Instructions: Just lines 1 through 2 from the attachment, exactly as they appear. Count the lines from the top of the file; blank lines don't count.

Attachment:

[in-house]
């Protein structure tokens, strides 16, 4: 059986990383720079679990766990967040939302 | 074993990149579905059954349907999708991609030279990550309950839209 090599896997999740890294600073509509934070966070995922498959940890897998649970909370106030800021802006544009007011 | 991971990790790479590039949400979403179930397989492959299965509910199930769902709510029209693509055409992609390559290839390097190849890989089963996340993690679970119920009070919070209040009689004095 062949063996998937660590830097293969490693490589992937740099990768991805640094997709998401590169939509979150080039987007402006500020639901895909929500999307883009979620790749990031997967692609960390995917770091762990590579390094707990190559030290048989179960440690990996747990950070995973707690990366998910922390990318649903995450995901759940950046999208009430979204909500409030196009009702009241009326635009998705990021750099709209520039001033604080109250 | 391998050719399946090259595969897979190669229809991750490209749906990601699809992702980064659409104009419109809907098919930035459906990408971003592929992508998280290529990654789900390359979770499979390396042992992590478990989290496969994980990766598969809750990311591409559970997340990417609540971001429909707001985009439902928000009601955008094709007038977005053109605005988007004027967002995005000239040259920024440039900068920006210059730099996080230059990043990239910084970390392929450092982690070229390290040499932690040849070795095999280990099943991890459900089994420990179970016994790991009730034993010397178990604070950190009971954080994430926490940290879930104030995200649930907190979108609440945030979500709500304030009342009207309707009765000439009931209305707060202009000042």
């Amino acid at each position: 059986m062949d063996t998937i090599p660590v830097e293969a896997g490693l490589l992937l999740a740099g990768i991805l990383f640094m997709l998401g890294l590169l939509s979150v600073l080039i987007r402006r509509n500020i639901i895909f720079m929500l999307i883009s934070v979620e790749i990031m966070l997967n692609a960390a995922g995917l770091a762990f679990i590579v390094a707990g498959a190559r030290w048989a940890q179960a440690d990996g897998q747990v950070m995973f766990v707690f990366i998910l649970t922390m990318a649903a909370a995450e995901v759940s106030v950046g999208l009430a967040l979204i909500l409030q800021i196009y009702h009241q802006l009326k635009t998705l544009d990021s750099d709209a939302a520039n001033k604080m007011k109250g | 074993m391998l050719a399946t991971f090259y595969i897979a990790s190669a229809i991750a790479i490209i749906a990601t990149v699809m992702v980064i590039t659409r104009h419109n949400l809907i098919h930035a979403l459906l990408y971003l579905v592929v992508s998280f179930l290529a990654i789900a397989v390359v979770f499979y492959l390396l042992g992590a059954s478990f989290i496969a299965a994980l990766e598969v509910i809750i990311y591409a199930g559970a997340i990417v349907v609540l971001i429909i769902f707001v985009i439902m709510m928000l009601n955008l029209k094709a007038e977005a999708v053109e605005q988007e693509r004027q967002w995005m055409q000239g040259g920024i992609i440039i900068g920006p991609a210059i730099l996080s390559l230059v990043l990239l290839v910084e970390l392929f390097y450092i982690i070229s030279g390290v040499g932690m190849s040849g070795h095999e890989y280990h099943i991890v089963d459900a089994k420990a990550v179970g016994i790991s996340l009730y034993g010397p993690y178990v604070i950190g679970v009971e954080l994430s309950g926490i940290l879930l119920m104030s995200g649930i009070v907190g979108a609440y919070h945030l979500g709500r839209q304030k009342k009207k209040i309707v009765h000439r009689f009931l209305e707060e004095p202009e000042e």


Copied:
[in-house]
């Protein structure tokens, strides 16, 4: 059986990383720079679990766990967040939302 | 074993990149579905059954349907999708991609030279990550309950839209 090599896997999740890294600073509509934070966070995922498959940890897998649970909370106030800021802006544009007011 | 991971990790790479590039949400979403179930397989492959299965509910199930769902709510029209693509055409992609390559290839390097190849890989089963996340993690679970119920009070919070209040009689004095 062949063996998937660590830097293969490693490589992937740099990768991805640094997709998401590169939509979150080039987007402006500020639901895909929500999307883009979620790749990031997967692609960390995917770091762990590579390094707990190559030290048989179960440690990996747990950070995973707690990366998910922390990318649903995450995901759940950046999208009430979204909500409030196009009702009241009326635009998705990021750099709209520039001033604080109250 | 391998050719399946090259595969897979190669229809991750490209749906990601699809992702980064659409104009419109809907098919930035459906990408971003592929992508998280290529990654789900390359979770499979390396042992992590478990989290496969994980990766598969809750990311591409559970997340990417609540971001429909707001985009439902928000009601955008094709007038977005053109605005988007004027967002995005000239040259920024440039900068920006210059730099996080230059990043990239910084970390392929450092982690070229390290040499932690040849070795095999280990099943991890459900089994420990179970016994790991009730034993010397178990604070950190009971954080994430926490940290879930104030995200649930907190979108609440945030979500709500304030009342009207309707009765000439009931209305707060202009000042």